Mineokamaki is a bamaki (horse pasture) on the ridges and slopes of the Mineoka Mountains, located on the south of Chiba Prefecture. In the late Edo period, it consisted of the Mineokamaki and Hashiragimaki which each had five divisions. The area of the maki (pasture) was approximately 1,750 ha and around 600 horses and shiraushi (white cows) imported by Hachidai Shogun Yoshimune were bred on the ridges and slopes which spread for 15 km lengthwise from east to west, and dairy products were produced. It is said to be the birthplace of dairy farming in Japan as the Shogun Yoshimune purchased three Indian white cows from the Netherlands and bred them in Mineokamaki to produce hakugyuraku (a cheese-like dairy product) using the milk from those cows. Following the Meiji Restoration, the new government took over and in the midst of Japan’s Westernization movement, Mineokamaki shifted its focus from breeding horses to rearing dairy cattle. The Mineoka area is a great modern dairy farm. Mineokamaki is located in a mountainous area and was exempt from the change in topography through cultivation so several generations of the remains of maki are still there.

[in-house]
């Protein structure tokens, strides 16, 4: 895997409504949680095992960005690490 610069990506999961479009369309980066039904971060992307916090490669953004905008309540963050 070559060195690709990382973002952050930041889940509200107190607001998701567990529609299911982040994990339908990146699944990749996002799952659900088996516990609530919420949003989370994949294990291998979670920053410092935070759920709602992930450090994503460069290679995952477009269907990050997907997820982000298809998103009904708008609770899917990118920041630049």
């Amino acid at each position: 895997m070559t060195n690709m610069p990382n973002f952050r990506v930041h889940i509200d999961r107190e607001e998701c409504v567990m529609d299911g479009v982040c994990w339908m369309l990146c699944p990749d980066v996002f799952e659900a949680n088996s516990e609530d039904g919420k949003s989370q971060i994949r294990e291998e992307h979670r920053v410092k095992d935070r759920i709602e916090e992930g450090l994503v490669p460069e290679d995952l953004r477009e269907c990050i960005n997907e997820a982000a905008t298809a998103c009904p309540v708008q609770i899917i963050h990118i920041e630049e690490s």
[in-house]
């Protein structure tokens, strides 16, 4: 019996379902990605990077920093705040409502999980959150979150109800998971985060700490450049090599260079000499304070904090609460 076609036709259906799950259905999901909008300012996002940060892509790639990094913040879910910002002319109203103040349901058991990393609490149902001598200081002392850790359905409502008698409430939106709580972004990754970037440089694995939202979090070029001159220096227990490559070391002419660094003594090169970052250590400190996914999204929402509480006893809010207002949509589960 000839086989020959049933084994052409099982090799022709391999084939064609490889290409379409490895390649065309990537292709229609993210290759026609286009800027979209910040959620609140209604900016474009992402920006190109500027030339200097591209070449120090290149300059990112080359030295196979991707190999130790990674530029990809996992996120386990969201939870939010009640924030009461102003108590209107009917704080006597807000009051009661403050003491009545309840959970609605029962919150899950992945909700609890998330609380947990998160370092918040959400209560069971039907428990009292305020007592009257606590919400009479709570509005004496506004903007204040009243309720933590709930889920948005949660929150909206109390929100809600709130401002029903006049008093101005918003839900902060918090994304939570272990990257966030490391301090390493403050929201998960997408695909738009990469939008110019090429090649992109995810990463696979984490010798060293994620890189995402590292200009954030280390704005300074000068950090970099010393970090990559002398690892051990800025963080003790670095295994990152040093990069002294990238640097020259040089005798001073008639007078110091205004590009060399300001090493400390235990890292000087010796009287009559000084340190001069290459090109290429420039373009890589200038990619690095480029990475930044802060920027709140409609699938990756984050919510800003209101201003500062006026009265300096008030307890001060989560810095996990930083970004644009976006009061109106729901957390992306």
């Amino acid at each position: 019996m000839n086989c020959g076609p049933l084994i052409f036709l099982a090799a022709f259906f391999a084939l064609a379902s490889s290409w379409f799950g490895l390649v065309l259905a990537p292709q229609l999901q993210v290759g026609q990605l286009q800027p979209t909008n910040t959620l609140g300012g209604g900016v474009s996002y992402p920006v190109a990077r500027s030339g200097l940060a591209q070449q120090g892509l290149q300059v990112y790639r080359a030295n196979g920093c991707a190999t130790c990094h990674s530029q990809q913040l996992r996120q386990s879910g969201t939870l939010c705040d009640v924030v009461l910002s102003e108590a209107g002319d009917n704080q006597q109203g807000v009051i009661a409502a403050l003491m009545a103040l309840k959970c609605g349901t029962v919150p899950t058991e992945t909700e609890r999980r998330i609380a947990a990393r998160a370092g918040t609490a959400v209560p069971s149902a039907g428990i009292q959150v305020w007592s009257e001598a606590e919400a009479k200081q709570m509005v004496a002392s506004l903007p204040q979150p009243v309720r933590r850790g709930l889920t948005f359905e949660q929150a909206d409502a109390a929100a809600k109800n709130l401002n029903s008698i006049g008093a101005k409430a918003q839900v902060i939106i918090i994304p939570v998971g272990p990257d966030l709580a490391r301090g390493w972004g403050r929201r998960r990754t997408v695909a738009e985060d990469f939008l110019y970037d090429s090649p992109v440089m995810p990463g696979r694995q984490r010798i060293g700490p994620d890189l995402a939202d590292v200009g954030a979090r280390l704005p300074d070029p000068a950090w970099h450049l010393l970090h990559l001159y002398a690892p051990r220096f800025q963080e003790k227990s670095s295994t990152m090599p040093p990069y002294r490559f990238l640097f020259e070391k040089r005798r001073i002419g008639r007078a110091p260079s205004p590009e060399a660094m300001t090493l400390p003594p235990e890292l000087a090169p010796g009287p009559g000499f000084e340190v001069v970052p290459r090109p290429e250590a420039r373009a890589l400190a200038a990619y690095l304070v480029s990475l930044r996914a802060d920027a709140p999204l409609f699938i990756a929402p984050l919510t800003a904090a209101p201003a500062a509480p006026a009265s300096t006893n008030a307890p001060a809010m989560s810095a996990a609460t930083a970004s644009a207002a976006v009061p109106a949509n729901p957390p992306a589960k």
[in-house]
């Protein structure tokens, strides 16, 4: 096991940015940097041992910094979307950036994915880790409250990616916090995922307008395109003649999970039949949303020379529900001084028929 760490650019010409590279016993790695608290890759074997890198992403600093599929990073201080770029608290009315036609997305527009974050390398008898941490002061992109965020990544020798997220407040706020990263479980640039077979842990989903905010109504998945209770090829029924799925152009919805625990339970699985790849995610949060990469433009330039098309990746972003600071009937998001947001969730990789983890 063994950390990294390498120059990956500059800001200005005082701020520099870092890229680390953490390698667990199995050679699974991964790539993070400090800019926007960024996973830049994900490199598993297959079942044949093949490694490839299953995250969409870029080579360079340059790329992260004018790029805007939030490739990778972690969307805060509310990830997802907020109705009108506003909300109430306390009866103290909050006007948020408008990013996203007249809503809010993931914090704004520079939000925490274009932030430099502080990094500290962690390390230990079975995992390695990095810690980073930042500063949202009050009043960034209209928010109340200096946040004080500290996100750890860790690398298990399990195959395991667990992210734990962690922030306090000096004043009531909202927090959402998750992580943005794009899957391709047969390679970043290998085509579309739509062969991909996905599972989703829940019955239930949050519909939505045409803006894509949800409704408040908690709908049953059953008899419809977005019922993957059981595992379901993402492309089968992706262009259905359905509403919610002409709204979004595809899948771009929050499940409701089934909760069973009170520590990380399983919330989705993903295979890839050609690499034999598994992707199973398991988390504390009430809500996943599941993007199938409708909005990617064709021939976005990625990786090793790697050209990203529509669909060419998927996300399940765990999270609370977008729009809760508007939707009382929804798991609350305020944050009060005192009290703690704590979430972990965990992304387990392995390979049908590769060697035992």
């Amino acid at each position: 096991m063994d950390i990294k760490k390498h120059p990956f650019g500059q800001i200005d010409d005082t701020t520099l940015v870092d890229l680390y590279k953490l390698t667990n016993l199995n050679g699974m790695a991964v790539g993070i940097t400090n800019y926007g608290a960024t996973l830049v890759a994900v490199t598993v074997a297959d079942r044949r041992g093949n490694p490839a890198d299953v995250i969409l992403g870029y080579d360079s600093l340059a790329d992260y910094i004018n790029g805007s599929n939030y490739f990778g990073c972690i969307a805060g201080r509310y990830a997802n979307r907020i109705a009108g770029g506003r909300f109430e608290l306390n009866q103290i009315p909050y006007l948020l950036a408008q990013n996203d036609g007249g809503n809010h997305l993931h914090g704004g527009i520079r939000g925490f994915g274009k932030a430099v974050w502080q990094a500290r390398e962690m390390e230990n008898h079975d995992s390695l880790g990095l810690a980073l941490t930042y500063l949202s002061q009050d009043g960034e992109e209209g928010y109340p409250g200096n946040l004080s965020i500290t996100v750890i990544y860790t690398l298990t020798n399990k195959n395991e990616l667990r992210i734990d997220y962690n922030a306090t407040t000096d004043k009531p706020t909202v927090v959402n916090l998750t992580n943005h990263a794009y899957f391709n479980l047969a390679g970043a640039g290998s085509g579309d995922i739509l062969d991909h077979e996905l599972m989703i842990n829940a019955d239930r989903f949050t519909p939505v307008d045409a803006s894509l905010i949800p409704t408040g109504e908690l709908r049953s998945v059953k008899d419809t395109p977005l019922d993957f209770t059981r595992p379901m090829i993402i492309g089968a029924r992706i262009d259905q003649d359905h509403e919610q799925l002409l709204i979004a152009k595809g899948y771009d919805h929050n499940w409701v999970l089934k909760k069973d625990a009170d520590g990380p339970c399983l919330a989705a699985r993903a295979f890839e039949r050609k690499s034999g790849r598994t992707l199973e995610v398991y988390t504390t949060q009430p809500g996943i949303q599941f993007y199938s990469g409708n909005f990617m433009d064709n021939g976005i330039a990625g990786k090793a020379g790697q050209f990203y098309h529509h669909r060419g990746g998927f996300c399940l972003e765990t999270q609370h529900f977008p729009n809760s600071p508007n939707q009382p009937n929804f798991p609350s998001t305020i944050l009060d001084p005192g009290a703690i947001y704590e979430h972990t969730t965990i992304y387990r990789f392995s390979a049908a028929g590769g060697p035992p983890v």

This a place with a history. Minamoto no Yoritomo who lost the battle of Ishibashiyama fled to Awa and won the battle against a powerful clan of this area at this very place. In the park, you can exercise together with children in facilities such as the gymnasium and tennis courts, and on open grass areas. You can also see the nomadote (an embankment made to manage wild horses) of Mineokamaki and kido.
A collection and display of approximately 9,000 local materials and cultural heritage which show the lives of people in the olden times of Kamogawa. There is a section with artworks collected by Mikio Mizuta, a former Minister of Finance who is a local. There are also special exhibitions of the poet Koizumi Chikashi and ranma engraver Nami no Ihachi. In addition, the Cultural Property Center displays artefacts excavated from archaeological sites in the city and is worth seeing.